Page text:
Example of use of AutodiffStackSingleton (STAN_THREADS-related)

This is a question for @wds15. I’m trying to get things working with the new thread local storage code. I’m hitting a segfault right now:

Thread 6 "python3" received signal SIGSEGV, Segmentation fault.
[Switching to Thread 0x7fffebcaa700 (LWP 27308)]
0x00007fffea1fc768 in stan::math::AutodiffStackSingleton<stan::math::vari, stan::math::chainable_alloc>::init () at ~/work/stan/httpstan/httpstan/lib/stan/lib/stan_math/stan/math/rev/core/autodiffstackstorage.hpp:122
122         if (!instance_) {

I’m assuming this is because I have failed to instantiate AutodiffStackSingleton as the documentation suggests.

Is there an example of how to instantiate this in a child thread? I didn’t immediately see a test which does this.

I think I found it. I gather I need to have a line like this:

stan::math::ChainableStack thread_instance;

Still getting the segfault but I’ll keep working on it. There are some odd interactions with Cython.

Yes, this is what you need - an instance of chainsblestack needs to be around. In fact the first instance created during the life time of the thread will own the ad tape resources of the thread.

I have some more details. The segfault seems to be occurring before I have a chance to do anything. Specifically, it occurs when this line is encountered on line 14 of stan_math/stan/math/rev/core/init_chainablestack.hpp

ChainableStack global_stack_instance_init;

I’m not sure how a segfault here is possible. Any ideas on how to debug this?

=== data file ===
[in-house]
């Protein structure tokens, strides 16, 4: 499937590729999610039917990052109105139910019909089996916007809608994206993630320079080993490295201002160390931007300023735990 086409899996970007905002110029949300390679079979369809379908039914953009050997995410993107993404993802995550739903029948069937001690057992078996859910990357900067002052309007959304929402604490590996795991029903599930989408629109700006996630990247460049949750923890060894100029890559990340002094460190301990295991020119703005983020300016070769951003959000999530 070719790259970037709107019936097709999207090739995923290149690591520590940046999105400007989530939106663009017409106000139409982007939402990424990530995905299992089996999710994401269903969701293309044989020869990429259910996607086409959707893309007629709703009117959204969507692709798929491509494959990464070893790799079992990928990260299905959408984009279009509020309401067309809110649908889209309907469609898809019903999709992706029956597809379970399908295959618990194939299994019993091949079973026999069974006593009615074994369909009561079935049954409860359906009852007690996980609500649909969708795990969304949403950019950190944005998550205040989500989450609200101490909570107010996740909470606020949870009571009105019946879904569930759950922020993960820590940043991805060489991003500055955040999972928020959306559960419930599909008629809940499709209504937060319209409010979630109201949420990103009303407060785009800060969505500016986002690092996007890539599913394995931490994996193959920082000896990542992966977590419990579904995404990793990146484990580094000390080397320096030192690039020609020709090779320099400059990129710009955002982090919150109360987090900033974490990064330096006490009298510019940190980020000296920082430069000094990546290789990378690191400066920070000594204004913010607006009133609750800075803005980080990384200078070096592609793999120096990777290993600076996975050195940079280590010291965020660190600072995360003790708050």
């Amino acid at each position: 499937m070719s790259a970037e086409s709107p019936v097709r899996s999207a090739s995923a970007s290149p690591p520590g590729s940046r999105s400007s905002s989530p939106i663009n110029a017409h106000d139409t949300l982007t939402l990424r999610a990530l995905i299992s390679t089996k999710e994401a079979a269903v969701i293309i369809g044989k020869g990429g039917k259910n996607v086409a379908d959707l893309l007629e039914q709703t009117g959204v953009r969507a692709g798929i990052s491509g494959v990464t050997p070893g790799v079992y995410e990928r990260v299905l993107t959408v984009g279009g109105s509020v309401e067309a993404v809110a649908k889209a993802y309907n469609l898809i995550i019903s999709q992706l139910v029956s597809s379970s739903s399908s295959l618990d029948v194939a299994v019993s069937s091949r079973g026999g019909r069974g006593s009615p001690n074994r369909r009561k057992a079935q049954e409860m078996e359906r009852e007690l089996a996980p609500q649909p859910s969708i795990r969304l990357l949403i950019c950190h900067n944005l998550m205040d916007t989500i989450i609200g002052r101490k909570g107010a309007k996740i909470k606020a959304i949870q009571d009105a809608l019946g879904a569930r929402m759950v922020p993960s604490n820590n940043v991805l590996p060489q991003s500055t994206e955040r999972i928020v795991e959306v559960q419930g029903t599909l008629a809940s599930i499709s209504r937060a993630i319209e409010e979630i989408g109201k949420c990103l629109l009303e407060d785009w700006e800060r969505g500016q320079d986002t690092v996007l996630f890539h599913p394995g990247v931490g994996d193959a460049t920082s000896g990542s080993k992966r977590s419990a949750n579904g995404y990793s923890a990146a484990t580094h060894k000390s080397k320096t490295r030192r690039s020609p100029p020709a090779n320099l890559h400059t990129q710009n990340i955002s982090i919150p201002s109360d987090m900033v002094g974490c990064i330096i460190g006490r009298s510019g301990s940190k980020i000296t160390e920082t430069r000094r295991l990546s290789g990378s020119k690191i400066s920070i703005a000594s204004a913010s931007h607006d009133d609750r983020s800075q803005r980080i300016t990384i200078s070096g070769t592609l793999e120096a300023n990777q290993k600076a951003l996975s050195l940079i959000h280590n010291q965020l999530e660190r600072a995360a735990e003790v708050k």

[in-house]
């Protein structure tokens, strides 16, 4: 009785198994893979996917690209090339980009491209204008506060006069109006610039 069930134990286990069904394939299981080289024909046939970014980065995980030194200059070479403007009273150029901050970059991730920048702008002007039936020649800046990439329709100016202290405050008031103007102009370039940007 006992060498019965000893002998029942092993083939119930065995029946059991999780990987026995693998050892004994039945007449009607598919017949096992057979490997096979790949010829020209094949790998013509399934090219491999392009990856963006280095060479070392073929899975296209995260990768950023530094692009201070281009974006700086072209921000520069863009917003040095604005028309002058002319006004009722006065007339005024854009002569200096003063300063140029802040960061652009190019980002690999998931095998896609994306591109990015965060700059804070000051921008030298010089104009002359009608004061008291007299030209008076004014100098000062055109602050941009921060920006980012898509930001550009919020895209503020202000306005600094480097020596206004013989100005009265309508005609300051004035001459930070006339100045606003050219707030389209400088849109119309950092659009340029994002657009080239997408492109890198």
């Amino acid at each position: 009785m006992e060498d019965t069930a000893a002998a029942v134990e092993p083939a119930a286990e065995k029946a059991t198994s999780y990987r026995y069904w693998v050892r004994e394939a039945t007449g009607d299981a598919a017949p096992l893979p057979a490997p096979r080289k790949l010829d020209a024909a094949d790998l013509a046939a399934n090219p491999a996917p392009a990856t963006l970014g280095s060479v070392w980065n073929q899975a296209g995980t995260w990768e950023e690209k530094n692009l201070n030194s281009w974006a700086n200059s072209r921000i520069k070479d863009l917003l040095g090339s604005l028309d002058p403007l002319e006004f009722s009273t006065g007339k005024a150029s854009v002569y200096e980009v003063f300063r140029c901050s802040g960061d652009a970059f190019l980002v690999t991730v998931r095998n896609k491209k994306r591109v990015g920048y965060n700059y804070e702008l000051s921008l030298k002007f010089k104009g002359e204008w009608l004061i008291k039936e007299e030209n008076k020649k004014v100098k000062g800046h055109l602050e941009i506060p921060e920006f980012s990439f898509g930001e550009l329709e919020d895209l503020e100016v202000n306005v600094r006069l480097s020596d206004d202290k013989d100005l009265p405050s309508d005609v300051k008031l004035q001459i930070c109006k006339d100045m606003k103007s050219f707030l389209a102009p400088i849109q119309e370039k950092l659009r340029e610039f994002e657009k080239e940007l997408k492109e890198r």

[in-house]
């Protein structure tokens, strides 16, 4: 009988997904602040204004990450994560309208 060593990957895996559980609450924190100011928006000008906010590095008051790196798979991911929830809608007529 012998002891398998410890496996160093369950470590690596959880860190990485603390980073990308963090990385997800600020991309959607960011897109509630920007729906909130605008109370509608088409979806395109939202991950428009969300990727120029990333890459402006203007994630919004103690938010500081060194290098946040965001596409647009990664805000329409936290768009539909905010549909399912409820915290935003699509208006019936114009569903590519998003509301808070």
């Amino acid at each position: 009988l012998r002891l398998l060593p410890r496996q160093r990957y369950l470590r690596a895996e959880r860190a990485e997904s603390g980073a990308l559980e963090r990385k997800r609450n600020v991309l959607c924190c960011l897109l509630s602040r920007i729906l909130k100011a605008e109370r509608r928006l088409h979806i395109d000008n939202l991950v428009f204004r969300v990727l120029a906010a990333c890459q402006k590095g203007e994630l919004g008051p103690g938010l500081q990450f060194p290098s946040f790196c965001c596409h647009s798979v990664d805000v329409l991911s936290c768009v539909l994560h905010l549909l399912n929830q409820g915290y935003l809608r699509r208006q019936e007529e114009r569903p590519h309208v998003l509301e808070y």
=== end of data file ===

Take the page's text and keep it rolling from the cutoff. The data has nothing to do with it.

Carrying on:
This is odd…you could make the respective define to avoid the init and make the init when appropriate. Should that help, then the link order could be an issue, but I doubt that.

Perhaps you could help me understand how this works at a higher level. Why isn’t instance_ defined in a child thread (i.e., how does this happen in C++)? Is there some way to, instead of segfaulting, have an orderly exit of the program with an error message?

The thread specific ad tape is stored in a thread specific pointer. For performance reasons that pointer is initialized to a compile time constant expression which must be the nullptr. So at the time point you create a thread any access to the ad tape will cause a segfault. Since every stan program is very sensitive to anything you put around the ad tape access, we cannot add here any checks which would allow a graceful exit. For the c++ programmer this means that he must be aware of that and whenever he creates a new thread, then he must immediately also create within that thread an instance of chainablestack. Doing so will initialize the ad tape by creating a new instance and setting the thread specific pointer to point to this instance. The ad tape is then owned by that chainablestack instance.